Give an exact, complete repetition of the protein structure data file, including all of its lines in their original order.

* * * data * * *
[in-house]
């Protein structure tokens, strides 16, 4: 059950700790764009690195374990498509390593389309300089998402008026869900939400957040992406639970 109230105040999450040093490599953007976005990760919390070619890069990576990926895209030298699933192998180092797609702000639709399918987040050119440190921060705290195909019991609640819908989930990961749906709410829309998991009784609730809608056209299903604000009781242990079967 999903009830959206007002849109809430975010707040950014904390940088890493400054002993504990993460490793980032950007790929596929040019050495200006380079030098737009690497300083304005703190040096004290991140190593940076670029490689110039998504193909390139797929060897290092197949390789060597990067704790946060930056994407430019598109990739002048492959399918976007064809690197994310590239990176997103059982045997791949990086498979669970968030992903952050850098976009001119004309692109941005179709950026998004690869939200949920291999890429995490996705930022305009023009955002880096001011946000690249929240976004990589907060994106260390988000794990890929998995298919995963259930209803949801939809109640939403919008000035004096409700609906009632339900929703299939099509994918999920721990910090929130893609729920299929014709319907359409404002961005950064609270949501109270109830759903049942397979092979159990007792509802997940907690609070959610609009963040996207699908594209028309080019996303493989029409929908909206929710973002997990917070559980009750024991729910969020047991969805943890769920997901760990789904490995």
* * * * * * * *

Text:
[in-house]
């Protein structure tokens, strides 16, 4: 059950700790764009690195374990498509390593389309300089998402008026869900939400957040992406639970 109230105040999450040093490599953007976005990760919390070619890069990576990926895209030298699933192998180092797609702000639709399918987040050119440190921060705290195909019991609640819908989930990961749906709410829309998991009784609730809608056209299903604000009781242990079967 999903009830959206007002849109809430975010707040950014904390940088890493400054002993504990993460490793980032950007790929596929040019050495200006380079030098737009690497300083304005703190040096004290991140190593940076670029490689110039998504193909390139797929060897290092197949390789060597990067704790946060930056994407430019598109990739002048492959399918976007064809690197994310590239990176997103059982045997791949990086498979669970968030992903952050850098976009001119004309692109941005179709950026998004690869939200949920291999890429995490996705930022305009023009955002880096001011946000690249929240976004990589907060994106260390988000794990890929998995298919995963259930209803949801939809109640939403919008000035004096409700609906009632339900929703299939099509994918999920721990910090929130893609729920299929014709319907359409404002961005950064609270949501109270109830759903049942397979092979159990007792509802997940907690609070959610609009963040996207699908594209028309080019996303493989029409929908909206929710973002997990917070559980009750024991729910969020047991969805943890769920997901760990789904490995």